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Nov. 21, 2014 — PREVIEW: No. 4 Summit Oak Knoll (N.J.) vs. No. 1 Voorhees Eastern (N.J.)

This evening at Rider University’s Cohen Field, a field hockey game will be played between two state champions.

Despite the fact that they play the same sport, the two participants in this evening’s NJSIAA Tournament of Champions final are a study in contrasts.

Summit Oak Knoll (N.J.) is a small Roman Catholic private school in the northern half of New Jersey that has an enrollment of about 550 students from seventh through 12th grades. On the other hand, Voorhees Eastern (N.J.) is a large regional high school in the southern half of the state which has more than 2,000 students from ninth through 12th grades.

The Oak Knoll team, the NJSIAA Non-Public champion, is a reflection of head coach Ali Good. It is a tough, resolute, and sound team on the defensive end of the pitch. Good graduated from Oak Knoll in 1995, just when the team was about to transition from the world of prep-school field hockey in the NJISAA to playing amongst the public schools in the Mountain Valley Conference. The Royals’ finest defensive moment was four years ago this week, when Oak Knoll’s defensive brigade of flyer Mimi Beck, trailer Therese Benvenuti, right-poster Elizabeth Jacobson, left-poster Kyla Cordrey, and goalie Maggie Blackwood managed to withstand 24 out of 25 corners in winning the school’s first and only Tournament of Champions title.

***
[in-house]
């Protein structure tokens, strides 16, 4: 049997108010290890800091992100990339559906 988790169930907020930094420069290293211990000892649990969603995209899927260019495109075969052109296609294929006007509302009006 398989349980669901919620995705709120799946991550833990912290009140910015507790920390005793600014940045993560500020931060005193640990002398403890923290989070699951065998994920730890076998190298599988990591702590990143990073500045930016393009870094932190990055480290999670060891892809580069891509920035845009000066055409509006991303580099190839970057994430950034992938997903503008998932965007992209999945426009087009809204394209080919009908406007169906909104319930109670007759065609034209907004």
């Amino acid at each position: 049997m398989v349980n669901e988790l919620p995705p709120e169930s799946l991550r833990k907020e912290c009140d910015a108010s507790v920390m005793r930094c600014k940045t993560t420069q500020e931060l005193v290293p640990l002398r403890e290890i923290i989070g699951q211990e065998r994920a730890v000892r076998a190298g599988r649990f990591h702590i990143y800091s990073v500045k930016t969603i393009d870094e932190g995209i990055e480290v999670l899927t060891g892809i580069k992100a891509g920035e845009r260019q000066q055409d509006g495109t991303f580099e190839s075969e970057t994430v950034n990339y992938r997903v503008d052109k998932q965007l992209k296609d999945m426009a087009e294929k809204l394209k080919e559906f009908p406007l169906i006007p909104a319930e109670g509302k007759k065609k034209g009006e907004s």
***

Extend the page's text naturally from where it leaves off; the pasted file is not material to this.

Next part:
The opponent that day in 2010? Eastern, the Group 4 champion. It’s a team which also reflects the team’s head coach, Danyle Heilig. The team is solid in the middle of the park, doesn’t let up when it has you down, and values the first five and last five minutes of each half of play, knowing that a goal either scored or conceded during those parts of play are critical not only on the scoreboard, but in the mindset of the team. The Vikings’ finest moment when it comes to midfield play had to have been during their 8-0 shutout of Newtown Square Episcopal Academy (Pa.), when the team shut down a squad with multiple Division I prospects and age-group national-teamers.

For Oak Knoll to win, the Royals need an excellent game from attacking midfielder Caroline Andretta (59 goals, 30 assists), corner flyer Allison Sayia (12 goals, 12 assists), and goalkeeper Colleen Conway. I think the Royals will give Eastern a good game, as this team and coaching staff have been waiting an entire year for another crack at the Vikings. Last year, in this fixture, senior Ryan McCarthy was helped off the pitch with a knee injury in the first five minutes. Without her, the Royals lost 3-0. This season, her younger sister Ali McCarthy is on the front line for Oak Knoll.

For Eastern to win, the offense will have to jump out on the front foot and take the fight to the Royals. The team has enough attacking firepower in Austyn Cuneo (93 goals), and Nikki Santore (53), but I think the key will be the commitment to shape and defense by the Eastern midfield. Madison Morano is a great organizer in the center of the park, and it will be interesting to see how well the team either pickets or traps on the wings to try to make Oak Knoll relinquish the ball.

One interesting thing to note. Eastern is the highest-scoring team of all time, 253 goals in 26 matches. But when you look the list of the top 10 or 15 highest-scoring teams, not all of them have ended their season with a victory. In 2002, Emmaus (Pa.) scored 188 goals but could not come up with one in the PIAA Class AAA final against a Buckingham Central Bucks East led by defensive midfielder — and current U.S. captain — Lauren Crandall. It’s also notable that Eastern scored 167 goals in 2007, and 169 goals in 2010. Both seasons were ended by Oak Knoll.

Will that happen again? We’ll have the play-by-play this evening.


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